House speaker Nancy Pelosi expressed confidence on Sunday that a deal between Democrats to salvage Joe Biden’s ambitious social agenda was “pretty much there”, paving the way for a possible vote in Congress later this week.
Her upbeat words came as the president was meeting in Delaware with the Senate majority leader Chuck Schumer and Democratic holdout Joe Manchin to put the finishing touches on what has become a scaled-back package central to Biden’s Build Back Better initiative.
Manchin, of West Virginia, was one of two moderate Senate Democrats, along with Arizona’s Kyrsten Sinema, resisting the original $3.5tn cost of the social spending bill. Manchin had indicated he would be more comfortable with something closer to $1.5tn, and raised objections over Biden’s flagship clean power plan (CPP) that would have imposed emission controls on power companies.
“We will have something that will meet the president’s goals, I feel very confident about that,” Pelosi said on CNN’s State of the Union.
“We’re almost certain [we have a deal], it’s just the language of it. It will not offend, shall we say, the concern that Senator Manchin had about the CPP. The point is to reach your goals, and the president’s goals of reaching the emissions, the pollution and all the rest … there are other ways to reach the goal.”
The Democratic infighting had threatened to upend Biden’s domestic agenda less than a year after taking office. The votes of both Manchin and Sinema, who has insisted she would oppose any effort to reverse Trump-era tax cuts for wealthy individuals and corporations, are crucial in a divided 50-50 Senate.
Adding to the administration’s frustration has been the blocking by Democratic House progressives of a parallel $1tn bipartisan infrastructure bill until the Senate approves the massive social spending package touted by those on the left of the party, particularly the Vermont senator Bernie Sanders.
Pelosi, who had set a 31 October deadline for the infrastructure bill to pass, did not disclose what elements of the original social safety net bill would have to be compromised or dropped to meet the lower price tag acceptable to the moderates. But she indicated that welfare components such as expanded healthcare and the child tax credit would likely survive.
Possibly on the chopping block, however, were long-held Democratic goals such as paid family leave and expanding Medicare for hearing, vision and dental. Pressed on whether those elements would survive, Pelosi was non-committal, using phrases including: “That’s our hope,” and “That’s what we’re fighting for.”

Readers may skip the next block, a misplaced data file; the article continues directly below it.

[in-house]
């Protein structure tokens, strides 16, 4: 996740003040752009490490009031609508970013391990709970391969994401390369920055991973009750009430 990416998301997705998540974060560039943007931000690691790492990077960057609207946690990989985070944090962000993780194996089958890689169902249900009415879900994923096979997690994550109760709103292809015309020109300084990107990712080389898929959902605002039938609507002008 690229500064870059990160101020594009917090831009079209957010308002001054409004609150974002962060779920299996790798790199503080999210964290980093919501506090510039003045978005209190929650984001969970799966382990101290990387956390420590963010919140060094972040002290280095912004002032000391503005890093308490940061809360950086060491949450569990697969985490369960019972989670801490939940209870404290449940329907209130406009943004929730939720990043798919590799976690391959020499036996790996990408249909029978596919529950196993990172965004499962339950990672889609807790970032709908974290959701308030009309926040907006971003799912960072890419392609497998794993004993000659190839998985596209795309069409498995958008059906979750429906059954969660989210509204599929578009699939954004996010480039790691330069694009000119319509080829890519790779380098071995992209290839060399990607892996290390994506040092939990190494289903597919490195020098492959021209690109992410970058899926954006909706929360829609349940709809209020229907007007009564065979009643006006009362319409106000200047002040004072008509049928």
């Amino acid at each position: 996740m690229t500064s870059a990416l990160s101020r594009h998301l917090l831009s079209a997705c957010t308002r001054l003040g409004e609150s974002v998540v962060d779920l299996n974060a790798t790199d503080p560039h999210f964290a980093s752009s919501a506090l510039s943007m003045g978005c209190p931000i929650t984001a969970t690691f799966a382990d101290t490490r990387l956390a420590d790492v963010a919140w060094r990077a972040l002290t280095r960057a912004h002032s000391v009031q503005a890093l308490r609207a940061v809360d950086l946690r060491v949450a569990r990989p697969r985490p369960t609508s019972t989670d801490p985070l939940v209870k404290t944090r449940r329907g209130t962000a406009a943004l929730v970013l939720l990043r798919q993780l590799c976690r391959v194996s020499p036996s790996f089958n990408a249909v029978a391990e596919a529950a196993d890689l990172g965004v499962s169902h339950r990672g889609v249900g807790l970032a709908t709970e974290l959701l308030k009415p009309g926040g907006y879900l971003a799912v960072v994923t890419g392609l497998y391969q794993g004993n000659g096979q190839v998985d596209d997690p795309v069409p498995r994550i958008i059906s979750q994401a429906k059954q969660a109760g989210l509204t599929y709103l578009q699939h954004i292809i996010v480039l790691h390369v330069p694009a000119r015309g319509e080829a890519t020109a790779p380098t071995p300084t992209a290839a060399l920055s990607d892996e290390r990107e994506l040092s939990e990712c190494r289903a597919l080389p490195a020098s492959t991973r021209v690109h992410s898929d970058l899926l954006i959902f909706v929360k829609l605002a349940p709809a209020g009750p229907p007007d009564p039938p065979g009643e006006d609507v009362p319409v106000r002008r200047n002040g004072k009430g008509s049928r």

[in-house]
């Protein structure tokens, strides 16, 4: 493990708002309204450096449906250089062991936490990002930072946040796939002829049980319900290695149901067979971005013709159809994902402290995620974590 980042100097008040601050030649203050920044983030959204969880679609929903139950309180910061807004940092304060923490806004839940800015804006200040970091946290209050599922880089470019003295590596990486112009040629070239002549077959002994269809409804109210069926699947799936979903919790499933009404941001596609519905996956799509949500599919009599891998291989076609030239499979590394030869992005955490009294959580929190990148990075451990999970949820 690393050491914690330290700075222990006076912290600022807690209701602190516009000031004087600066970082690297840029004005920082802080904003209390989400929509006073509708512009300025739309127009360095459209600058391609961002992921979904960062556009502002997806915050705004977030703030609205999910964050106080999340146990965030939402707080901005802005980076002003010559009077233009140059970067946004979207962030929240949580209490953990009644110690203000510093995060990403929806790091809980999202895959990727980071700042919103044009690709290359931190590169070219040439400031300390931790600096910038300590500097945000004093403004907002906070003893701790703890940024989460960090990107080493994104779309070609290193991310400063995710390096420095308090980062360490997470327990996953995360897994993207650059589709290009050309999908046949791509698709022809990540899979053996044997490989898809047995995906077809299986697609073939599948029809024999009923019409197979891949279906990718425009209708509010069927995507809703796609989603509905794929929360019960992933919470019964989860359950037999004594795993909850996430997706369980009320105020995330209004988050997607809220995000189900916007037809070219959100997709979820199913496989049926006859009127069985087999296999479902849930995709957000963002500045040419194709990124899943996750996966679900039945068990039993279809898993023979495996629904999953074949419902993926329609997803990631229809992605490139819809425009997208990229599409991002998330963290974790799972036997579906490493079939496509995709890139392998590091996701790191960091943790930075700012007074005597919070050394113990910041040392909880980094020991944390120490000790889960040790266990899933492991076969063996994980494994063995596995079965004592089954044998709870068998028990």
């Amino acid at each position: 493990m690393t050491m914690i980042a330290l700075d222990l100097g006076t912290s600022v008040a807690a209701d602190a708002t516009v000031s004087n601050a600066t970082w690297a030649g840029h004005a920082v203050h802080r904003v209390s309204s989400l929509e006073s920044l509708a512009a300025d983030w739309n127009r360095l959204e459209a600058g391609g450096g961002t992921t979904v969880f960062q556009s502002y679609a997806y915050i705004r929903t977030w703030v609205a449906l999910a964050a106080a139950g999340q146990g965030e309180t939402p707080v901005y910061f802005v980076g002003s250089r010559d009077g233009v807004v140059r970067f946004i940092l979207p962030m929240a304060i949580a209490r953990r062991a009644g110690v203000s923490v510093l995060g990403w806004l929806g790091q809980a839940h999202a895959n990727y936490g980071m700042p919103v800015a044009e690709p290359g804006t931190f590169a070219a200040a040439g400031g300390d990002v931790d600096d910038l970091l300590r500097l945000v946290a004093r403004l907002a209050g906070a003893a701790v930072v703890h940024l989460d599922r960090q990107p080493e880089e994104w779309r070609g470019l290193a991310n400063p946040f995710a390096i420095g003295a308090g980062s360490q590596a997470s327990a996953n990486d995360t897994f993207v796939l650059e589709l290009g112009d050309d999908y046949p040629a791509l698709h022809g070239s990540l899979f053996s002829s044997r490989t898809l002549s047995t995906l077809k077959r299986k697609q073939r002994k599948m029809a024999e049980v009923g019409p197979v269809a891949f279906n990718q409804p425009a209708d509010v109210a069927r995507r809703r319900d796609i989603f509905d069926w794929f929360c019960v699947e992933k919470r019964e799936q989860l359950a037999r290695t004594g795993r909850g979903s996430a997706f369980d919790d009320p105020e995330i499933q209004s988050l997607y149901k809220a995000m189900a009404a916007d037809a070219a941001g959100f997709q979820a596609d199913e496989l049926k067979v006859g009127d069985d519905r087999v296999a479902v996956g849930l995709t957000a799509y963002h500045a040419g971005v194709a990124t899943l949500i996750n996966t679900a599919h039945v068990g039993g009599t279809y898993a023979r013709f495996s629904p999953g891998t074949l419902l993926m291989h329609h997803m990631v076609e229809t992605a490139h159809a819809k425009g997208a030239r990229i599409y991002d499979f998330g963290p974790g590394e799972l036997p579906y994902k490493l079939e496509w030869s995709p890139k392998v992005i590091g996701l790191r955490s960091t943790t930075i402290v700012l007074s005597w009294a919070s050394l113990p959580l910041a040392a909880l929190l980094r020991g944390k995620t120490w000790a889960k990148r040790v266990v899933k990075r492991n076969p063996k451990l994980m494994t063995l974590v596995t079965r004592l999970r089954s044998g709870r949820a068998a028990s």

“Right now Senate leader Schumer, Senator Manchin and the president are having the meeting on some of the particulars that need to be finalized, and I’m optimistic that we can do that,” Pelosi said. “One basket was climate, the jobs bill, a bill for the children, for the future of healthcare, strengthening the affordable care act, expanding Medicaid and Medicare.”
Pelosi also insisted that the administration had “an array” of alternative options to “probably more than pay for the plan” even if Sinema’s opposition ruled out a reversal of the Trump tax cuts.
“We had the rescue package at $1.9tn, we have the infrastructure bill over a trillion dollars, [so] that’s around $3tn. And we’ll have this in at $2tn,” she said. “Nobody has done anything that remarkable. So while it isn’t everything that was put out originally, it takes us down a path where we can continue investments.”
Pelosi was asked if she supported the prosecution and jailing of those who resisted congressional subpoenas to testify before the House committee investigating the 6 January insurrection. Last week the House held Trump ally and former adviser Steve Bannon in criminal contempt for ignoring a subpoena.
“I do,” she said. “People said well, this hasn’t happened before, [but] we haven’t had an insurrection incited by the president of the United States and [with] one of his toadies having advanced knowledge.
“It’s important for us to find the truth about what happened on 6 January and the assault on the constitution, our congress and our capital, but it’s also important in terms of the separation of power and the checks and balances of the constitution.”